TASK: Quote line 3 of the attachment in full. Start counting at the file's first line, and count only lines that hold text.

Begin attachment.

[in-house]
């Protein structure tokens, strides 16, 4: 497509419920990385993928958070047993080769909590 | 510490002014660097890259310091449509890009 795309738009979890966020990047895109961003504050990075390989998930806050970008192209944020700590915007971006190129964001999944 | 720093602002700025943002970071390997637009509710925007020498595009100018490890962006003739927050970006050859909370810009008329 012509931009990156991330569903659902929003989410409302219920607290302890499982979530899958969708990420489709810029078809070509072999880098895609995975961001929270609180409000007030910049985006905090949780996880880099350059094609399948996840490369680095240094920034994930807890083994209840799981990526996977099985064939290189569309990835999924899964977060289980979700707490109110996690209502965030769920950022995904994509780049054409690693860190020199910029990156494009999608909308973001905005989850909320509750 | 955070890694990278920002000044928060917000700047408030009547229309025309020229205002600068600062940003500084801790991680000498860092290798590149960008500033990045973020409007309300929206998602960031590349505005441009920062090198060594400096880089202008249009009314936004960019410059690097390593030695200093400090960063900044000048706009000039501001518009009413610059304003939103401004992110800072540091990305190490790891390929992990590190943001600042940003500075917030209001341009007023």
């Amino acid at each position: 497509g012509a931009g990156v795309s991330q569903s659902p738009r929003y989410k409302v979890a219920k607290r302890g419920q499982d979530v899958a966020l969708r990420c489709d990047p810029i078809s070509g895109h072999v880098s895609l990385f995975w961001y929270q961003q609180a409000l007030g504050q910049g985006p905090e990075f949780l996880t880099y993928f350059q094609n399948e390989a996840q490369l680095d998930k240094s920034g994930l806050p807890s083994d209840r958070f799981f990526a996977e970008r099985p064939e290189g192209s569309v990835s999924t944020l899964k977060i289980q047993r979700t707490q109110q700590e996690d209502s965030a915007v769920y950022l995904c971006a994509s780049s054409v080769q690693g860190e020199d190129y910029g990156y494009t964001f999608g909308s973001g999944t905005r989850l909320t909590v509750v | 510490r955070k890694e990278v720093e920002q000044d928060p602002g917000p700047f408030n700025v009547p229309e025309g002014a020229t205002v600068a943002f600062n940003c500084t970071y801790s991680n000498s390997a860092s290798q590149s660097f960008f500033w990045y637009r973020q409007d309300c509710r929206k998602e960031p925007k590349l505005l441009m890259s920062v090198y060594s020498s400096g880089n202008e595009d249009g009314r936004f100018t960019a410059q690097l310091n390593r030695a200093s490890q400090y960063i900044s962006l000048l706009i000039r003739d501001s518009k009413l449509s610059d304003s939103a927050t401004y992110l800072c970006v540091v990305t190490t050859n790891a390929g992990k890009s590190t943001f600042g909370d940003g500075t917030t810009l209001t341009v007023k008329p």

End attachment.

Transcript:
């Amino acid at each position: 497509g012509a931009g990156v795309s991330q569903s659902p738009r929003y989410k409302v979890a219920k607290r302890g419920q499982d979530v899958a966020l969708r990420c489709d990047p810029i078809s070509g895109h072999v880098s895609l990385f995975w961001y929270q961003q609180a409000l007030g504050q910049g985006p905090e990075f949780l996880t880099y993928f350059q094609n399948e390989a996840q490369l680095d998930k240094s920034g994930l806050p807890s083994d209840r958070f799981f990526a996977e970008r099985p064939e290189g192209s569309v990835s999924t944020l899964k977060i289980q047993r979700t707490q109110q700590e996690d209502s965030a915007v769920y950022l995904c971006a994509s780049s054409v080769q690693g860190e020199d190129y910029g990156y494009t964001f999608g909308s973001g999944t905005r989850l909320t909590v509750v | 510490r955070k890694e990278v720093e920002q000044d928060p602002g917000p700047f408030n700025v009547p229309e025309g002014a020229t205002v600068a943002f600062n940003c500084t970071y801790s991680n000498s390997a860092s290798q590149s660097f960008f500033w990045y637009r973020q409007d309300c509710r929206k998602e960031p925007k590349l505005l441009m890259s920062v090198y060594s020498s400096g880089n202008e595009d249009g009314r936004f100018t960019a410059q690097l310091n390593r030695a200093s490890q400090y960063i900044s962006l000048l706009i000039r003739d501001s518009k009413l449509s610059d304003s939103a927050t401004y992110l800072c970006v540091v990305t190490t050859n790891a390929g992990k890009s590190t943001f600042g909370d940003g500075t917030t810009l209001t341009v007023k008329p």